If you have an appetite for irony, consider the economic foundation of the fastest-growing sector of the Vermont personal income structure: passive income. It might be based on past personal savings, public- or private-sector-earned pensions, or so-called "insurance" programs from government, or inheritance.
Whether monies earned in financial-markets-speculation (or trading, if you prefer) as opposed to real work, are active earned or passive unearned income, is a philosophical issue beyond my pay grade, for the purposes of this column. Here's another philosophical point: isn't money just a compact form of previously created and stored energy?
And therefore, isn't the monthly trust-funder income check not much different, in origin and function, from coal or oil? Isn't it -horrors-a fossil fuel? And, if they don't dip into their principal, aren't such monetarily-funded trust-funders spending sustainably? A pair of neat little ironies, there.
All this came to mind with the recent publication of the third edition of "Rich States, Poor States", an American Legislative Exchange Council research effort which ranks the States on a variety of economic indicators ranging from growth in gross state product or Employment (deemed "good things" by ALEC writers) to property tax bBurden or unemployment (deemed "bad things" by ALEC writers) and, summarized in a Policy vs. Performance score for each state.
Vermont scored 49 out of 51.
Utah scored no. 1. In the first (2007) edition, Vermont scored a 50, and Utah no. 1.
Lots of stats, hard-to-dispute rankings, and one basic logic gap, which is only hinted at by the "Policy vs. Performance" scoring system: there was no recognition that Vermont, (with the barely possible accompaniment of Maine or Washington or Oregon) did not-at-all, as a matter of state policy, actually seek to achieve the goals measured in the ALEC study.
Compare, for example, Vermont (49) and New York (50) in the just-published study, which assumes that both jurisdictions were eagerly competing in the arenas of economic growth, job creation, capital investment, and in-migration. What if they weren't?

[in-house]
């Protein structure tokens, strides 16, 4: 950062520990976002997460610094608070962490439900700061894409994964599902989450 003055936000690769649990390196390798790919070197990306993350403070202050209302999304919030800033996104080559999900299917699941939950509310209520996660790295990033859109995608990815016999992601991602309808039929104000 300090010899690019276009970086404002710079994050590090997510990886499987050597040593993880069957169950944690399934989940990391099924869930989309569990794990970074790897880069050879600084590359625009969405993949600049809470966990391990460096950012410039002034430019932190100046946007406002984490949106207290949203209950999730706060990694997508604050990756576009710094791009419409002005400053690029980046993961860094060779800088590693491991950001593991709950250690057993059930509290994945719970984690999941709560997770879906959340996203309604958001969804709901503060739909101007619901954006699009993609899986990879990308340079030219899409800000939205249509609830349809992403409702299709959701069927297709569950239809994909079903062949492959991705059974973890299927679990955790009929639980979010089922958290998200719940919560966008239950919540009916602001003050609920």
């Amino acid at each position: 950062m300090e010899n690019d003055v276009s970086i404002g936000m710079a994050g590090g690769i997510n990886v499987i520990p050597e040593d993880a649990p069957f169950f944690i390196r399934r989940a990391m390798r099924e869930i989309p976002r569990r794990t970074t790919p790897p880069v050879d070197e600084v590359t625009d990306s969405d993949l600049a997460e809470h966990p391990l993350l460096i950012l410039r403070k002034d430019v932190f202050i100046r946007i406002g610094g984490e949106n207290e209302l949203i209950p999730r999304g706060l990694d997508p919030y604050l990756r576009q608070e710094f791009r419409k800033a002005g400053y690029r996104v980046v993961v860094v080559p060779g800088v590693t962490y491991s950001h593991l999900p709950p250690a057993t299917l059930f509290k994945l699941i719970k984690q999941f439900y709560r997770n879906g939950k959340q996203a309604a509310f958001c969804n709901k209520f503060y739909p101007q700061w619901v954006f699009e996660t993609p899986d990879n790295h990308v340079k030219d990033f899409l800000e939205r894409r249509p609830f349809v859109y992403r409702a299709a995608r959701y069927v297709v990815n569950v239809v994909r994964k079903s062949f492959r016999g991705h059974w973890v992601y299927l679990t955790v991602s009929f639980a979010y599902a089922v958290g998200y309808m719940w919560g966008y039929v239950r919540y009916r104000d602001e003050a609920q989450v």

What if, as seems evident to your humble scribe, New York, (no. 3 in population with 19.5 million) inescapably tied to the national and global economy in every aspect from shipping and manufacturing to communications and finance, has been trying really hard (a little edu-speak, there) and deserves points for effort if not achievement in the competitive economic arena? And what if Vermont (49 in population with .6 million) and no longer a major presence in commercial agriculture, manufacturing, destination tourism, or even (see my recent "Road not Taken" column) education, is now aggressively un-interested (not dis-; quiz your high school English student on this) in growing its economy, population, wealth, or standard-of-living? ALEC's study made no such policy-intent distinction. Others have: for a tangential example, consider the formerly-published Energy User News, which typically printed a range of news and numbers and always used the last page for a detailed state-ranking stats chart, one column of which rated regulatory climate.
Vermont typically received a D, and not by accident; as the late FDR famously observed, "nothing in politics happens by accident". A state government eager to shut down a third of its electric power can't be considered, as the ALEC study does, a serious competitor in the arena of states looking for citizen prosperity via gains in production and productivity, what are still called economically Progressive ambitions, but are certainly not politically Progressive ambitions.